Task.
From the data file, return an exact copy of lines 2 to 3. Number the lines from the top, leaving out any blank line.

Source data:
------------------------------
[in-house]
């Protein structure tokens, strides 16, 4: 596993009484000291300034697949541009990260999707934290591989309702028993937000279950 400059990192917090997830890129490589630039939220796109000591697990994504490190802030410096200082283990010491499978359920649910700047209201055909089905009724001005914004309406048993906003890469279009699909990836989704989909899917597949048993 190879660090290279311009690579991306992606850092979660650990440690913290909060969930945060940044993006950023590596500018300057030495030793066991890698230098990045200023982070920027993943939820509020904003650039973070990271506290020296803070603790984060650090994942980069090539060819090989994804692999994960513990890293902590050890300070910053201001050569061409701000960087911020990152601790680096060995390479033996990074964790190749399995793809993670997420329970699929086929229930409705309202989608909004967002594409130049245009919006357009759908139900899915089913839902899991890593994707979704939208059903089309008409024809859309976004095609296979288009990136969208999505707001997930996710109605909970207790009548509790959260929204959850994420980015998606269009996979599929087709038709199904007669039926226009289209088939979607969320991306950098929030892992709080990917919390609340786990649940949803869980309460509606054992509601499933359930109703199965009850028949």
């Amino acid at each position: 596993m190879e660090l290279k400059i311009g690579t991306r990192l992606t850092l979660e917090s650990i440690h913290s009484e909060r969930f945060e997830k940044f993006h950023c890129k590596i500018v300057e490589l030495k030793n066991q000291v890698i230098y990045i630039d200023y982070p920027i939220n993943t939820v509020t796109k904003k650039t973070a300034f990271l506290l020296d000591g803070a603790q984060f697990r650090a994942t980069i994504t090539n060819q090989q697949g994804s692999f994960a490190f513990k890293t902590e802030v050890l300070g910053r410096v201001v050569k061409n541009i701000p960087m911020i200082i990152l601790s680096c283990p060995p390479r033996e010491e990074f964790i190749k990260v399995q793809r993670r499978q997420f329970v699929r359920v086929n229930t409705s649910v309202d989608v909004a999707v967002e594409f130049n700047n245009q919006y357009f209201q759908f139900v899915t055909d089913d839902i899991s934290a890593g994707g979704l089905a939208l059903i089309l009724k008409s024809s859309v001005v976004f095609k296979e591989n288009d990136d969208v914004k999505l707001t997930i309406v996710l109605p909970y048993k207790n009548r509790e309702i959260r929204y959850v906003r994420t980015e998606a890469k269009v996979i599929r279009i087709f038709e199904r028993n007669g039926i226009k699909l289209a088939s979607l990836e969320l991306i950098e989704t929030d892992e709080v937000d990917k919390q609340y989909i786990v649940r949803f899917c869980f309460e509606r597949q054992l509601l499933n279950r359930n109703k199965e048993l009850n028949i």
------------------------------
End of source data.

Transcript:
């Protein structure tokens, strides 16, 4: 596993009484000291300034697949541009990260999707934290591989309702028993937000279950 400059990192917090997830890129490589630039939220796109000591697990994504490190802030410096200082283990010491499978359920649910700047209201055909089905009724001005914004309406048993906003890469279009699909990836989704989909899917597949048993 190879660090290279311009690579991306992606850092979660650990440690913290909060969930945060940044993006950023590596500018300057030495030793066991890698230098990045200023982070920027993943939820509020904003650039973070990271506290020296803070603790984060650090994942980069090539060819090989994804692999994960513990890293902590050890300070910053201001050569061409701000960087911020990152601790680096060995390479033996990074964790190749399995793809993670997420329970699929086929229930409705309202989608909004967002594409130049245009919006357009759908139900899915089913839902899991890593994707979704939208059903089309008409024809859309976004095609296979288009990136969208999505707001997930996710109605909970207790009548509790959260929204959850994420980015998606269009996979599929087709038709199904007669039926226009289209088939979607969320991306950098929030892992709080990917919390609340786990649940949803869980309460509606054992509601499933359930109703199965009850028949």
């Amino acid at each position: 596993m190879e660090l290279k400059i311009g690579t991306r990192l992606t850092l979660e917090s650990i440690h913290s009484e909060r969930f945060e997830k940044f993006h950023c890129k590596i500018v300057e490589l030495k030793n066991q000291v890698i230098y990045i630039d200023y982070p920027i939220n993943t939820v509020t796109k904003k650039t973070a300034f990271l506290l020296d000591g803070a603790q984060f697990r650090a994942t980069i994504t090539n060819q090989q697949g994804s692999f994960a490190f513990k890293t902590e802030v050890l300070g910053r410096v201001v050569k061409n541009i701000p960087m911020i200082i990152l601790s680096c283990p060995p390479r033996e010491e990074f964790i190749k990260v399995q793809r993670r499978q997420f329970v699929r359920v086929n229930t409705s649910v309202d989608v909004a999707v967002e594409f130049n700047n245009q919006y357009f209201q759908f139900v899915t055909d089913d839902i899991s934290a890593g994707g979704l089905a939208l059903i089309l009724k008409s024809s859309v001005v976004f095609k296979e591989n288009d990136d969208v914004k999505l707001t997930i309406v996710l109605p909970y048993k207790n009548r509790e309702i959260r929204y959850v906003r994420t980015e998606a890469k269009v996979i599929r279009i087709f038709e199904r028993n007669g039926i226009k699909l289209a088939s979607l990836e969320l991306i950098e989704t929030d892992e709080v937000d990917k919390q609340y989909i786990v649940r949803f899917c869980f309460e509606r597949q054992l509601l499933n279950r359930n109703k199965e048993l009850n028949i």